This article has been updated since it was originally published on Feb. 8, 2018.
The Milwaukee Brewers are doing their darndest to make sure Miller Park doesn’t turn into Wrigley Field North again this year. Now we'll see if it makes any difference.
The team announced in February a unique opportunity for Wisconsin residents to purchase advance tickets to any of the 10 Milwaukee home games against the Chicago Cubs this season. The presale, the first of its kind for the club, allowed in-state Brewers fans with a valid Wisconsin address the chance to call dibs on and grab up to eight seats early for any of the home matchups against the Cubs. Milwaukee hosts Chicago for a four-game series starting Thursday.
"The Crew wants Miller Park to be filled with loud and proud Wisconsin fans when they cheer on the boys of summer against their division foe this year," the Brewers said in a release.
It was a cool idea and an admirable, attention-grabbing attempt at solving a problem the Brewers, and their own fans, helped create. In recent years, the club increased ticket prices for games against the Cubs, deterring cost-conscious locals and attracting Chicago fans accustomed to paying even more to go to Wrigley Field and happy to drive up I-94 for a pleasant ballpark experience. Exacerbating the problem, Brewers fans – viewing the games as profit opportunities – often sold their in-demand tickets on the secondary market, allowing Cubs supporters to snatch them at a relative discount.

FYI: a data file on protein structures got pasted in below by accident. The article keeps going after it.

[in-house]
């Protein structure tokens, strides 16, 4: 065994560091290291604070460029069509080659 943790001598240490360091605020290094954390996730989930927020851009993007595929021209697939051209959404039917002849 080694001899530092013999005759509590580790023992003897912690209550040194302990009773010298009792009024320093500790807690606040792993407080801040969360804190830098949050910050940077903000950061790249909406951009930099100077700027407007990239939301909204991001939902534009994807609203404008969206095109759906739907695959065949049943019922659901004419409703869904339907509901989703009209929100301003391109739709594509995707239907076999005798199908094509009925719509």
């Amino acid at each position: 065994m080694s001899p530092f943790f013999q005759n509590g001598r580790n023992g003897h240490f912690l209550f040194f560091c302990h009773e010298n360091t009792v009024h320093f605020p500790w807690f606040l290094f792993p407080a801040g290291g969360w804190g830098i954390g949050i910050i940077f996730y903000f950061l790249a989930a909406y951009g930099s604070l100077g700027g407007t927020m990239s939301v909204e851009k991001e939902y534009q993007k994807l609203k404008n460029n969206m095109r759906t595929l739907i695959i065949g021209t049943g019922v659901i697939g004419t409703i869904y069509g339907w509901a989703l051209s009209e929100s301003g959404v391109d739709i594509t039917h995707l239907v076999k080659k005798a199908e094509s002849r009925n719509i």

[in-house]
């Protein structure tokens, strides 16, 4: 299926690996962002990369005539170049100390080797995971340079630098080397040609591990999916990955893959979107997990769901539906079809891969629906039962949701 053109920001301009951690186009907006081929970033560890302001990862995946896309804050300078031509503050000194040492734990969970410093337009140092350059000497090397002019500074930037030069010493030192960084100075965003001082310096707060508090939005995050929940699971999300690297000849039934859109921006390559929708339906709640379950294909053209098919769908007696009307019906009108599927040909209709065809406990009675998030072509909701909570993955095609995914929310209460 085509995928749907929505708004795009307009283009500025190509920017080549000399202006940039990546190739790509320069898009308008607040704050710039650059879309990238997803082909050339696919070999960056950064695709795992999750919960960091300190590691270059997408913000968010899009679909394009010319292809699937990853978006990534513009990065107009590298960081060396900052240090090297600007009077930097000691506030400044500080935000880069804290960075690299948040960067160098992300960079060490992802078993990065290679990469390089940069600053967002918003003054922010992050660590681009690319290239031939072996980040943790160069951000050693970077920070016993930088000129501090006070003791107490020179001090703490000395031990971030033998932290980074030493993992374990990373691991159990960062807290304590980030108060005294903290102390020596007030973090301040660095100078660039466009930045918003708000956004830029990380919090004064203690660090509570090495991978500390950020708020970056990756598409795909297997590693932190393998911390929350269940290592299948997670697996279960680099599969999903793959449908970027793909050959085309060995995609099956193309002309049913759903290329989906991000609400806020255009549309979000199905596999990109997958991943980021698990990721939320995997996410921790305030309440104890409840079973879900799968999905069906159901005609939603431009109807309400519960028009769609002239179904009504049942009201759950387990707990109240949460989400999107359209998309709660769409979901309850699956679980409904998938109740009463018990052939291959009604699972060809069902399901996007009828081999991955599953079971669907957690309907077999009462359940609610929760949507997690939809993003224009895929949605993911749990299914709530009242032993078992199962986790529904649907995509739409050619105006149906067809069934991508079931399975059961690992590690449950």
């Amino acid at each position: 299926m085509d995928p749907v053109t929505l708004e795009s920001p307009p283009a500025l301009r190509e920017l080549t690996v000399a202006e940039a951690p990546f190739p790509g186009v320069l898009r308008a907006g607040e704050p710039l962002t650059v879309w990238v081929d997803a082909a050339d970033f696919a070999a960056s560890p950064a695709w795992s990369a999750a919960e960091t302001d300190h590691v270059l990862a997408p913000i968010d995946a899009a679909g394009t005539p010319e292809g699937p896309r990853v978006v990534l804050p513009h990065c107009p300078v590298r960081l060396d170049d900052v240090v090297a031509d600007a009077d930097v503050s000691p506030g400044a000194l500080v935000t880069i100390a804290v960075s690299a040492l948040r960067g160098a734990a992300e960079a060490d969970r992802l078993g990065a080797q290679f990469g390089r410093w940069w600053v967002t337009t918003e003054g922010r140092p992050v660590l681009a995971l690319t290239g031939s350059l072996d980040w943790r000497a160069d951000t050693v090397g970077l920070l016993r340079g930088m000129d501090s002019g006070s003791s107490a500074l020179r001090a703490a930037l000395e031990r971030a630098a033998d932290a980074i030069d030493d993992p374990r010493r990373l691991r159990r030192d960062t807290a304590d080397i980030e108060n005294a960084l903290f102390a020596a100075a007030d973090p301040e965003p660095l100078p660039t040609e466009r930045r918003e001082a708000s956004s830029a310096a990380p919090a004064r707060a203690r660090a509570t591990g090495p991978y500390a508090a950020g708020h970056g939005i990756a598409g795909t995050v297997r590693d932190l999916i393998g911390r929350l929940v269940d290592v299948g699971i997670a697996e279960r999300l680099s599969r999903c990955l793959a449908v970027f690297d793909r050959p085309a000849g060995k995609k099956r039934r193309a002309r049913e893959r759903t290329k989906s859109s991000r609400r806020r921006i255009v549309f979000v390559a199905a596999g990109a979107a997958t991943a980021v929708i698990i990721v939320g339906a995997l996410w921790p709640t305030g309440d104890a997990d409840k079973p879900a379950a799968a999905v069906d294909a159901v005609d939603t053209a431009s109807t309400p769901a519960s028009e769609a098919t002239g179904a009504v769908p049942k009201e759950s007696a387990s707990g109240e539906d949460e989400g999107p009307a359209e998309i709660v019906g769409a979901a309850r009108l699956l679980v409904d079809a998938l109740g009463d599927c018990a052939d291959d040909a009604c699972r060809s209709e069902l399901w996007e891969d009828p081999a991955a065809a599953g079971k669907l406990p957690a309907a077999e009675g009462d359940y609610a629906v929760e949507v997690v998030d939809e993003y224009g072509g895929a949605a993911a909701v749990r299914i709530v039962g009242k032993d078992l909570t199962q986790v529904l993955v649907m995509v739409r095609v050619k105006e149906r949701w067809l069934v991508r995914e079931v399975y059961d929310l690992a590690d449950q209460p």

Will the ticket promotion work? We'll find out. Certainly, holding a Wisconsin-only presale is not a panacea to the annual Cubs-fan takeover of Miller Park. There are loads of Lovable Loser-loving losers in Racine and Kenosha who are eligible, and services like Stubhub still will provide resells.
Something that might help this season is the fact that only three of the 10 Brewers-Cubs games at Miller Park are on the weekend, all of them in this series, as compared to nine of 10 in their 2017 series. Let’s hope that if Travis Shaw hits a walk-off home run in Milwaukee again this year, this time the home crowd is deafening.
Interestingly, the Bucks tried this a few years ago for their 2015 playoff series against the Bulls, holding a Wisconsin-resident presale and even giving away tickets to fans who swapped red gear at the game for green. And, while it probably helped a little bit, any Bucks fan who was at the BMO Harris Bradley Center knows there were still far too many people rooting for the Bulls at those games. Our message, ostensibly, to Chicagoans: we want you to move here and work, not drive up and cheer against us.
The Brewers have outright courted Chicagoans in the past (remember when an ex-Bears player threw out the opening pitch in a game at Miller Park?) and Milwaukee fans and businesses have used the series to make money rather than cheer the home team. But the presale indicated the club is serious about retaking its home field advantage. That change in attitude, at least, is a welcome one for the suddenly and encouragingly ambitious Brew Crew.
Anyway, here's what some people on Twitter thought about the news back in February:
They've done Wrigley North to themselves by jacking up the ticket prices. As a Brewers fan, why would I pay a premium to see the Cubs when I am there to watch the Crew and can go to two games for the price of one Cubs game? — Todd Fabos (@TheRichAndFabos) February 8, 2018
So many (most?) of the Cub fans that go to these games are from Wisconsin, and I'm sure it just means more end up on the secondary market — akschaaf (@akschaaf) February 8, 2018